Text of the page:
Kim Marie Clark
Kim Marie Clark is a doctoral student, a San Diego Fellow, and a Freida Daum Urey Fellow. Clark’s research integrates scholarly communication with engaged social and media practice. Her primary focus surrounds intersections between cultural and knowledge production and exchange, and efforts to fight mass incarceration, police brutality, and the detention and deportation of im\migrants. Her work is informed by and in support of the broadening scope and reach of intercultural and international grassroots community-building and self-advocacy efforts involving digital and static media.
A McNair Scholar, Kim completed a dual Baccalaureate degree in Sociology and Africana Studies at Binghamton University. Her archival research surrounding Pura Belpré was conducted under Dr. Gladys Jimenez-Muñoz. As a Clifford D. Clark Graduate Fellow, Clark received her Master of Public Administration degree and Certificate in Nonprofit Management, also from Binghamton University.
Her research examined International Service Learning programs, and domestic and international community-based organizations.
Clark has been actively engaged in social and media justice practice for over 20 years. She is the Founder (2002), and former Director of FREE! Families Rally for Emancipation and Empowerment, a women-led, self-advocacy collective in New York, NY (originally named Prison Families Community Forum). FREE!’s mission is to empower and mobilize people with incarcerated loved ones to create viable community alternatives to the destructive, profit-driven prison industry, and build avenues for increased participation in existing social structures.
In 2006, Kim was awarded a $50,000 Union Square Award for her visionary leadership of FREE! She has also contributed various grassroots and coalition efforts across New York State to encourage and strengthen the self-determination of disenfranchised people.
Clark has traveled to Ghana, Peru, Cuba, Ecuador, Chile, Mexico, Panama, Canada, Holland, and Italy.
Kim Marie Clark’s research is situated in communities across New York and around the world. While working with families of prisoners (2002-2009) Clark conducted extensive collaborative field research of communications and legislative policy. This work helped to uncover unethical state contracts, the inner workings of which produced decades of exorbitant telephone charges. The exploitative fee structure punitively and illegally taxed people with incarcerated loved ones for keeping their families connected.
Under Clark’s leadership, the prison families collective spearheaded the “Stop the Contract” Campaign (2003) leading to a larger statewide coalition, and the development of the NY Campaign for Telephone Justice. This research and social practice allowed the statewide coalition to expose and eliminate the $26 million annual kickback to NY State.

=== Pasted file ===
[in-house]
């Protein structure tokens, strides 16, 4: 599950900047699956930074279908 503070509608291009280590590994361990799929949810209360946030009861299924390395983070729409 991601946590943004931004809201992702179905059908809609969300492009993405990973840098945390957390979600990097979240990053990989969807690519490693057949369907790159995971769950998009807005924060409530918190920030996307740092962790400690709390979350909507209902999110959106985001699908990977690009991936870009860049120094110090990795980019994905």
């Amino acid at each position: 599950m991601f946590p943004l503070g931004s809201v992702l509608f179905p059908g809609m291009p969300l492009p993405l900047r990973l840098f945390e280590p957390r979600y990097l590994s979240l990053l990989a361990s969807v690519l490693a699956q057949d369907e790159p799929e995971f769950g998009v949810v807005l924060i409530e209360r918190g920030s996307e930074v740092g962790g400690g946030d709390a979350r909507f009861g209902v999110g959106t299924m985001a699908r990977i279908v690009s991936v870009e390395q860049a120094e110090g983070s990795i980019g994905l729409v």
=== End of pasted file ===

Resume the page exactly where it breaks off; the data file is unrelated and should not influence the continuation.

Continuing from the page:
Clark’s field research on prison telephone contracts contributed to her associate production of a documentary, “Collect Call” (2008), with Diana Logreira a (then) Hunter College MFA student.
Graduate level field research of four nonprofits in Cusco, Peru (2013) most notably Pasa la Voz, found linkages between positive transformations among youth linked to Peruvian criminal justice and social services systems and the interactive pedagocical integration of communication tools and media production.
Clark’s Masters thesis (2014) study examined International Service Learning (ISL) assessment practices for Binghamton University’s Office of International Programs to help remedy impoverished learning outcomes data, and improve approaches to collaborative knowledge production projects.
As a McNair scholar Clark’s archival research examined how Pura Belpré, a Puerto Rican migrant, engaged Afro-diasporic communication, culture, and authorship to create transcultural, cross-platform experiences. Belpré’s work transformed the shape of NY Public Library systems, and literacy and community engagement in NYC (1920’s-1980’s). Clark’s paper, “Using Media Arts for Social Change: A Torch Lit by a Love for Her People” was presented at the 2011 McNair Scholars conference in Buffalo, NY.
Clark also conducted ethnographic research on local (traditional and post-colonial) justice policies and practices in Accra and Volta Region, Ghana (2010). She has also employed video to interview people impacted by NY State cuts higher education funds and simultaneous increases in prison expansion. She also interviewed women about being catcalled and approached in NYC streets by men they don’t know, creating a short documentary entitled, “Fair Game” (1998).
Clark’s media and artistic practice includes working with clay, creative writing, music, performance, and videography.
"To create healthy and sustainable structures for communities pushed to the peripheries of the public sphere, we must prioritize putting digital media authoring tools in the hands of the people who can tell first hand the stories least shared, but most insightful." ~Kim Marie Clark (2013)